Adjust Your Body Balance

Biomechanics expert Susanne von Dietze critiques Raven Morris at Training Level.

Credit: Jaye Tatone Photography Raven Morris and her 11-year-old Welsh pony, Silver Lining, compete at Training Level.

In this photo, 10-year-old Raven Morris is showing her 11-year-old Welsh pony, Silver Lining, in a Training Level test. Raven started riding at the age of 3 and has been taught in dressage and hunters. Although she is very young, Raven already enjoys learning more about the concept of balance in dressage and loves riding to music. 

It is obvious that for a young and small rider, strength and power cannot be the method used to control the horse or pony. Children in general have a different center of balance than adult riders. A big head and body with shorter arms and legs can make them top-heavy and dependent on good balance. Sometimes horses who are known to be lazy and stubborn under riders with strong legs work more willingly and more forward when ridden by children whose boots hardly reach below the saddle flap. For Raven, starting to ride at a very early age meant that she could not control her horse using strength at all. Instead, she had to learn to use balance and rhythm. This could explain why she enjoys riding to music so much, too.

Even though this is a static picture, it still gives me the feel of forward, fluid movement and nice soft harmony between Raven and her horse. They look very concentrated and positively focused on their task. The pony steps well under Raven’s weight and takes the contact in a nice self-carriage, and although the pony is not yet on the bit, she is willingly following her rider’s hands. 

Hunter training is visible in Raven’s seat, as her lower back is slightly hollow and her upper body has a forward tendency. To deepen her seat and refine the balance in the rising trot, I always recommend riding the rising trot without stirrups. This will move the point of balance further back and will not allow tipping over the toes. 

I can see that Raven carries the stirrup only under her toes, which can make her ankle a little tight and therefore, make it harder for her upper body to be upright. Imagine standing on a step of stairs and trying to balance with only the tip of your toes on it. If you let your heel move down and up, you will need to bend forward to stay balanced. When you have the first third of your foot (the ball of your foot) firmly on the step, it is easier to stay balanced and it will be much easier to move and control the ankle. While riding, Raven should try this: Continue in rising trot while taking first one foot at a time, and later both feet, out of the stirrups without changing the rising trot rhythm or anything else in her body. When she can master this, her rising trot is fully controlled and balanced.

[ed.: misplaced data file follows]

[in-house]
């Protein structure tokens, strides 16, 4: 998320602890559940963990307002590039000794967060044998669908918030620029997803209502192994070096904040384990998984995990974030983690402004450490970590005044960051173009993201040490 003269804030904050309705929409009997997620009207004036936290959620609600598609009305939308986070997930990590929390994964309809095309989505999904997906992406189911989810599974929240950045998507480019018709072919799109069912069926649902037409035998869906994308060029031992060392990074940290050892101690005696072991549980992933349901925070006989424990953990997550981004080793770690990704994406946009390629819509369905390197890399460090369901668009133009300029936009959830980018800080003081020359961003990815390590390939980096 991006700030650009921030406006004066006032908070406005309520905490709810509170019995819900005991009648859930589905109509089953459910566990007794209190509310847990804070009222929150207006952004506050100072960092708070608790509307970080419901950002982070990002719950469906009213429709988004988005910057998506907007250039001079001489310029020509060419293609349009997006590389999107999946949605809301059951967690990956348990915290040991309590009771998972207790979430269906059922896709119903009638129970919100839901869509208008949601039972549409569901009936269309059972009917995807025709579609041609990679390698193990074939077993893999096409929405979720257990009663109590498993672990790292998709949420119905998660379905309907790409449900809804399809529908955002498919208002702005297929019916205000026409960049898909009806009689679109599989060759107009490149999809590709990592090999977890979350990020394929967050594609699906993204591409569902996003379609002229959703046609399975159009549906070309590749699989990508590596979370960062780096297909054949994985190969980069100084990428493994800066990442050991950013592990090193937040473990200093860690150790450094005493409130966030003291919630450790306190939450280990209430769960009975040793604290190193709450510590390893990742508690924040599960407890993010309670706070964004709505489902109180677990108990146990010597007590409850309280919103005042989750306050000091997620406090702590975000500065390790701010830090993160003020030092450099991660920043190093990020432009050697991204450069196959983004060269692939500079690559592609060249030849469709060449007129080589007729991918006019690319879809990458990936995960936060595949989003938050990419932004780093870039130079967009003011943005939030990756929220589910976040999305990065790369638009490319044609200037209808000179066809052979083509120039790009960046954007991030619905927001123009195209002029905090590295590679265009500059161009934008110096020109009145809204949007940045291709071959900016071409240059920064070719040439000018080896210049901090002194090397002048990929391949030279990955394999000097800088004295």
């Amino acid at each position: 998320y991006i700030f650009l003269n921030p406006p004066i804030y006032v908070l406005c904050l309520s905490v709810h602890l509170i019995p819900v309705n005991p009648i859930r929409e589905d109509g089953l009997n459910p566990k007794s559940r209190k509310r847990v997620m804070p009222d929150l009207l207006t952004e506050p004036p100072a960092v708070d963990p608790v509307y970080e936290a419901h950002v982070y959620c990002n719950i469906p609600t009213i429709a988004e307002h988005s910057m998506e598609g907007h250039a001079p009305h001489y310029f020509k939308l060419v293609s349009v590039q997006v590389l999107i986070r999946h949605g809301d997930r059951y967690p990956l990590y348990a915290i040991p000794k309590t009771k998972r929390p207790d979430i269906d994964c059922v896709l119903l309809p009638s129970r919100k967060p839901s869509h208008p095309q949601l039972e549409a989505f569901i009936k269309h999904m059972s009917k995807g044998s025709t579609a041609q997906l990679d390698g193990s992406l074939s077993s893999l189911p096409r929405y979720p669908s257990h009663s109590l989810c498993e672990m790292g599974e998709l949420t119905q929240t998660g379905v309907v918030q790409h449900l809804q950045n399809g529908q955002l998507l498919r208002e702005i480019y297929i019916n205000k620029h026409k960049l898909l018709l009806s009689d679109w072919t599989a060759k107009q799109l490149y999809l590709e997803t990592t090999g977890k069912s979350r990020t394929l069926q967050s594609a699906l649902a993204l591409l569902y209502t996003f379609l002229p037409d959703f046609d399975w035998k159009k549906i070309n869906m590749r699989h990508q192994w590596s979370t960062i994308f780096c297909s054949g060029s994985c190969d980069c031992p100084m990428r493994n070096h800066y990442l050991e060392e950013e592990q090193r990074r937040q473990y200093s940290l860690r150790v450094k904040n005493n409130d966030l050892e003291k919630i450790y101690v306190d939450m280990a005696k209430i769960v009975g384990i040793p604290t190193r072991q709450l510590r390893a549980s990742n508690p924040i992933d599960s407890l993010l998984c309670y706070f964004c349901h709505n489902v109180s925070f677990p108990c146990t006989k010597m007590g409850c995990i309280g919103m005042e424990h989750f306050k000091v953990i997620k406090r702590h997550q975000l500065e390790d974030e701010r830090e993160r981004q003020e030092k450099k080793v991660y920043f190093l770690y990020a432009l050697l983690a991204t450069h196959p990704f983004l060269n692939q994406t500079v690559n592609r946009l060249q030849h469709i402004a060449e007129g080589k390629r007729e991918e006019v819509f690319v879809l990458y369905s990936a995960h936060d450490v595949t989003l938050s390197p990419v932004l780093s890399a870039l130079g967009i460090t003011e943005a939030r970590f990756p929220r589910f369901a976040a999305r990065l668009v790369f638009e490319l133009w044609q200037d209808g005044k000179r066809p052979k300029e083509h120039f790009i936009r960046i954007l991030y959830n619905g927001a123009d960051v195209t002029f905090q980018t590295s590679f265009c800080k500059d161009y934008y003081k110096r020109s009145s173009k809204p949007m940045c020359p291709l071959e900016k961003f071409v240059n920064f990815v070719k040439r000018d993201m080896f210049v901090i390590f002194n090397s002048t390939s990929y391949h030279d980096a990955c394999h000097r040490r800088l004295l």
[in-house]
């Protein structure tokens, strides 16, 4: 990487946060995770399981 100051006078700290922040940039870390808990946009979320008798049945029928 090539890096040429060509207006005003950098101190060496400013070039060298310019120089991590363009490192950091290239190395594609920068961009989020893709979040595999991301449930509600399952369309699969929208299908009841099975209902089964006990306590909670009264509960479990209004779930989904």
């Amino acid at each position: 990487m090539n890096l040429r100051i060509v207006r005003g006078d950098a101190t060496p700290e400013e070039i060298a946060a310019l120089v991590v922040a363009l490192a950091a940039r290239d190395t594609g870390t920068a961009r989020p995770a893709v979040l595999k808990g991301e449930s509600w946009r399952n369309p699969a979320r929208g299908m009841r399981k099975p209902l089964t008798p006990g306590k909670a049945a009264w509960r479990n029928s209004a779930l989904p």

Her stirrup length is OK, but for dressage it looks slightly short. However, I do prefer slightly short stirrups to the habit of riding with overlong stirrups. As Raven is now at an age where she is starting to grow and change, she needs to regularly check when it is time to lengthen her stirrups, too. Riding regularly without them will also make it very clear when she needs to adjust the length. 

A second tip I would like to give Raven is to bend her elbows more and carry her hands more freely. This is connected with her upper-body balance, as the tendency to straighten the elbows often is connected with a tiny forward habit in the upper body. Similarly, the opposite of this is also true: Too-high hands are often connected to a rider leaning a bit behind the movement. You can feel this when you are standing on your feet, shifting the weight from your toes to your heels: Notice how this affects the tension in the elbows and arms. As Raven continues to grow, she might find this to be difficult because the coordination and balance of her body will change, but it opens more possibilities, too. Using her feel for music and rhythm should be Raven’s main tool to develop more influence while maintaining harmony within her riding. I wish Raven many happy hours in the saddle during the long adventure of learning to ride. 






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